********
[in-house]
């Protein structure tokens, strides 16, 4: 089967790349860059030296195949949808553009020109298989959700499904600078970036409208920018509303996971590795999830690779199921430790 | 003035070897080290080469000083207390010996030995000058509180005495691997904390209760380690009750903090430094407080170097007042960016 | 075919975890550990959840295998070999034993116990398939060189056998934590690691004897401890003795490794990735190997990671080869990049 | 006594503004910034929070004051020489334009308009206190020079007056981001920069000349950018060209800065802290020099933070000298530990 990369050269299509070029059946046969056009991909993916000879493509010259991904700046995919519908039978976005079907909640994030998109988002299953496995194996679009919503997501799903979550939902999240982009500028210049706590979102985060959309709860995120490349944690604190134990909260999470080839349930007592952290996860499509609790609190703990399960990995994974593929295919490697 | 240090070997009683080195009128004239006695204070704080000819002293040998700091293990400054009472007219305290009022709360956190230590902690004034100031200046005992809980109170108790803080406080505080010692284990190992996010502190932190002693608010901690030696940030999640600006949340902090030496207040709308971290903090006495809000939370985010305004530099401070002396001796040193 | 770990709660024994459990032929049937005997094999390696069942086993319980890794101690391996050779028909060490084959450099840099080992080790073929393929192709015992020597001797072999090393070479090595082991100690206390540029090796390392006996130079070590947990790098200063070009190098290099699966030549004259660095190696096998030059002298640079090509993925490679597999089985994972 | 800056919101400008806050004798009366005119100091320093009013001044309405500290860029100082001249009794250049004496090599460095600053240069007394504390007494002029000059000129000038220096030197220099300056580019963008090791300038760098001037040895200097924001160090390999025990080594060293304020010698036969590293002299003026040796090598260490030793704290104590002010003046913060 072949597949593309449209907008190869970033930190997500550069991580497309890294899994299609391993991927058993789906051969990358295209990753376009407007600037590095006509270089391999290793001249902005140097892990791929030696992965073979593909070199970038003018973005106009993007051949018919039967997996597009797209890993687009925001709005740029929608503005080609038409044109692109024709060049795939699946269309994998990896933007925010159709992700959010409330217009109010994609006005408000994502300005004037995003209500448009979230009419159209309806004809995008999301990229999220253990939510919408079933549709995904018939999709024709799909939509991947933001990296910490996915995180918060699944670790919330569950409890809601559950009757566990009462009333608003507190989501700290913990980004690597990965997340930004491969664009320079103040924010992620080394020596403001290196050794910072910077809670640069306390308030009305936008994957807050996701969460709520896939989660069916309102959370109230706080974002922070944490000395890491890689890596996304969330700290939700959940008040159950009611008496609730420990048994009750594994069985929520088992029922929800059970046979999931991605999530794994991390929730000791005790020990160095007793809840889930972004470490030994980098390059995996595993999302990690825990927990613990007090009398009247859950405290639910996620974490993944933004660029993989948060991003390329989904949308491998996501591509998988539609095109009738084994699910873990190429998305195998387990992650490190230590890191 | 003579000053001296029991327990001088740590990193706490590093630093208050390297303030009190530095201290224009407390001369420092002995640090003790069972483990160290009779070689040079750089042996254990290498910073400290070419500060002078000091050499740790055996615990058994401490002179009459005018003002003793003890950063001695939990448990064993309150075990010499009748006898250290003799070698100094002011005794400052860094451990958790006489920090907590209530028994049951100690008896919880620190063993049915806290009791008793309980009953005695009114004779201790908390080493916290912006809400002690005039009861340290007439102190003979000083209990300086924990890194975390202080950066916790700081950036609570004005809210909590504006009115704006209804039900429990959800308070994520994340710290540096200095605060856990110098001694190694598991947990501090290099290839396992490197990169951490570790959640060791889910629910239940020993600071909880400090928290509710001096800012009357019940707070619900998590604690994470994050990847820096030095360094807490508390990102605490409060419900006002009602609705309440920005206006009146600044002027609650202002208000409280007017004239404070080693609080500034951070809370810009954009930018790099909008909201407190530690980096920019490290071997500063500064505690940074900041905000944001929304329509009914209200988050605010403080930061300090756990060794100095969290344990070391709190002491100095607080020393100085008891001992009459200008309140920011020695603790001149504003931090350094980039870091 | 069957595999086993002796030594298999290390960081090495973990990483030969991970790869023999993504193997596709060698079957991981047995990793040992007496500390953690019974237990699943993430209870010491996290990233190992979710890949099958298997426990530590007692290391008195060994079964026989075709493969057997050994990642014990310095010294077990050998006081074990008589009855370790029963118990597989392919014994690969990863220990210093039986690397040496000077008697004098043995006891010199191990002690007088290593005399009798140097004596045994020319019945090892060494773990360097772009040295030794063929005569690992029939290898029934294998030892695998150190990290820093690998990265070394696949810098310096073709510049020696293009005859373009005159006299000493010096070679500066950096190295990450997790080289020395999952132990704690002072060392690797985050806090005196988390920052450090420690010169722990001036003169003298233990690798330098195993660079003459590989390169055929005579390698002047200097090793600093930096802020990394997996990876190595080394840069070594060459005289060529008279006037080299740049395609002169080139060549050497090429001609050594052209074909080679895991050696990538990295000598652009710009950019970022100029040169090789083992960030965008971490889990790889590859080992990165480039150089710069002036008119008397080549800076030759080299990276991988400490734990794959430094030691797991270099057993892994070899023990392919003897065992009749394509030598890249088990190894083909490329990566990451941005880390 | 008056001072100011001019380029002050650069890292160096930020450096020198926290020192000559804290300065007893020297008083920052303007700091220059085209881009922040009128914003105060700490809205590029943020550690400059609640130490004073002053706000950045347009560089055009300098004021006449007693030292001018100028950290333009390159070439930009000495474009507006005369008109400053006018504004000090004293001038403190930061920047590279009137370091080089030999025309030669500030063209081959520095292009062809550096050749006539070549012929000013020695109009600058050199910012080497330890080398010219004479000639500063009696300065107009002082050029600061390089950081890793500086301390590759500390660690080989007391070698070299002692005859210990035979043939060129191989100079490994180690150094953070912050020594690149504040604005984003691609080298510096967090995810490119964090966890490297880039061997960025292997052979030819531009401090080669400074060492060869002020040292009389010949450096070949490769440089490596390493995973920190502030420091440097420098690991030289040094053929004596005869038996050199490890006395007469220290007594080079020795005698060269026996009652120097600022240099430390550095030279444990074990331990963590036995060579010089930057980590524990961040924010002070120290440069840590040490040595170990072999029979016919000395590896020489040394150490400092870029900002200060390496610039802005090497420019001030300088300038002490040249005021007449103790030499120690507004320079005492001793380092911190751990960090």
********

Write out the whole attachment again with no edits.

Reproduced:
[in-house]
């Protein structure tokens, strides 16, 4: 089967790349860059030296195949949808553009020109298989959700499904600078970036409208920018509303996971590795999830690779199921430790 | 003035070897080290080469000083207390010996030995000058509180005495691997904390209760380690009750903090430094407080170097007042960016 | 075919975890550990959840295998070999034993116990398939060189056998934590690691004897401890003795490794990735190997990671080869990049 | 006594503004910034929070004051020489334009308009206190020079007056981001920069000349950018060209800065802290020099933070000298530990 990369050269299509070029059946046969056009991909993916000879493509010259991904700046995919519908039978976005079907909640994030998109988002299953496995194996679009919503997501799903979550939902999240982009500028210049706590979102985060959309709860995120490349944690604190134990909260999470080839349930007592952290996860499509609790609190703990399960990995994974593929295919490697 | 240090070997009683080195009128004239006695204070704080000819002293040998700091293990400054009472007219305290009022709360956190230590902690004034100031200046005992809980109170108790803080406080505080010692284990190992996010502190932190002693608010901690030696940030999640600006949340902090030496207040709308971290903090006495809000939370985010305004530099401070002396001796040193 | 770990709660024994459990032929049937005997094999390696069942086993319980890794101690391996050779028909060490084959450099840099080992080790073929393929192709015992020597001797072999090393070479090595082991100690206390540029090796390392006996130079070590947990790098200063070009190098290099699966030549004259660095190696096998030059002298640079090509993925490679597999089985994972 | 800056919101400008806050004798009366005119100091320093009013001044309405500290860029100082001249009794250049004496090599460095600053240069007394504390007494002029000059000129000038220096030197220099300056580019963008090791300038760098001037040895200097924001160090390999025990080594060293304020010698036969590293002299003026040796090598260490030793704290104590002010003046913060 072949597949593309449209907008190869970033930190997500550069991580497309890294899994299609391993991927058993789906051969990358295209990753376009407007600037590095006509270089391999290793001249902005140097892990791929030696992965073979593909070199970038003018973005106009993007051949018919039967997996597009797209890993687009925001709005740029929608503005080609038409044109692109024709060049795939699946269309994998990896933007925010159709992700959010409330217009109010994609006005408000994502300005004037995003209500448009979230009419159209309806004809995008999301990229999220253990939510919408079933549709995904018939999709024709799909939509991947933001990296910490996915995180918060699944670790919330569950409890809601559950009757566990009462009333608003507190989501700290913990980004690597990965997340930004491969664009320079103040924010992620080394020596403001290196050794910072910077809670640069306390308030009305936008994957807050996701969460709520896939989660069916309102959370109230706080974002922070944490000395890491890689890596996304969330700290939700959940008040159950009611008496609730420990048994009750594994069985929520088992029922929800059970046979999931991605999530794994991390929730000791005790020990160095007793809840889930972004470490030994980098390059995996595993999302990690825990927990613990007090009398009247859950405290639910996620974490993944933004660029993989948060991003390329989904949308491998996501591509998988539609095109009738084994699910873990190429998305195998387990992650490190230590890191 | 003579000053001296029991327990001088740590990193706490590093630093208050390297303030009190530095201290224009407390001369420092002995640090003790069972483990160290009779070689040079750089042996254990290498910073400290070419500060002078000091050499740790055996615990058994401490002179009459005018003002003793003890950063001695939990448990064993309150075990010499009748006898250290003799070698100094002011005794400052860094451990958790006489920090907590209530028994049951100690008896919880620190063993049915806290009791008793309980009953005695009114004779201790908390080493916290912006809400002690005039009861340290007439102190003979000083209990300086924990890194975390202080950066916790700081950036609570004005809210909590504006009115704006209804039900429990959800308070994520994340710290540096200095605060856990110098001694190694598991947990501090290099290839396992490197990169951490570790959640060791889910629910239940020993600071909880400090928290509710001096800012009357019940707070619900998590604690994470994050990847820096030095360094807490508390990102605490409060419900006002009602609705309440920005206006009146600044002027609650202002208000409280007017004239404070080693609080500034951070809370810009954009930018790099909008909201407190530690980096920019490290071997500063500064505690940074900041905000944001929304329509009914209200988050605010403080930061300090756990060794100095969290344990070391709190002491100095607080020393100085008891001992009459200008309140920011020695603790001149504003931090350094980039870091 | 069957595999086993002796030594298999290390960081090495973990990483030969991970790869023999993504193997596709060698079957991981047995990793040992007496500390953690019974237990699943993430209870010491996290990233190992979710890949099958298997426990530590007692290391008195060994079964026989075709493969057997050994990642014990310095010294077990050998006081074990008589009855370790029963118990597989392919014994690969990863220990210093039986690397040496000077008697004098043995006891010199191990002690007088290593005399009798140097004596045994020319019945090892060494773990360097772009040295030794063929005569690992029939290898029934294998030892695998150190990290820093690998990265070394696949810098310096073709510049020696293009005859373009005159006299000493010096070679500066950096190295990450997790080289020395999952132990704690002072060392690797985050806090005196988390920052450090420690010169722990001036003169003298233990690798330098195993660079003459590989390169055929005579390698002047200097090793600093930096802020990394997996990876190595080394840069070594060459005289060529008279006037080299740049395609002169080139060549050497090429001609050594052209074909080679895991050696990538990295000598652009710009950019970022100029040169090789083992960030965008971490889990790889590859080992990165480039150089710069002036008119008397080549800076030759080299990276991988400490734990794959430094030691797991270099057993892994070899023990392919003897065992009749394509030598890249088990190894083909490329990566990451941005880390 | 008056001072100011001019380029002050650069890292160096930020450096020198926290020192000559804290300065007893020297008083920052303007700091220059085209881009922040009128914003105060700490809205590029943020550690400059609640130490004073002053706000950045347009560089055009300098004021006449007693030292001018100028950290333009390159070439930009000495474009507006005369008109400053006018504004000090004293001038403190930061920047590279009137370091080089030999025309030669500030063209081959520095292009062809550096050749006539070549012929000013020695109009600058050199910012080497330890080398010219004479000639500063009696300065107009002082050029600061390089950081890793500086301390590759500390660690080989007391070698070299002692005859210990035979043939060129191989100079490994180690150094953070912050020594690149504040604005984003691609080298510096967090995810490119964090966890490297880039061997960025292997052979030819531009401090080669400074060492060869002020040292009389010949450096070949490769440089490596390493995973920190502030420091440097420098690991030289040094053929004596005869038996050199490890006395007469220290007594080079020795005698060269026996009652120097600022240099430390550095030279444990074990331990963590036995060579010089930057980590524990961040924010002070120290440069840590040490040595170990072999029979016919000395590896020489040394150490400092870029900002200060390496610039802005090497420019001030300088300038002490040249005021007449103790030499120690507004320079005492001793380092911190751990960090």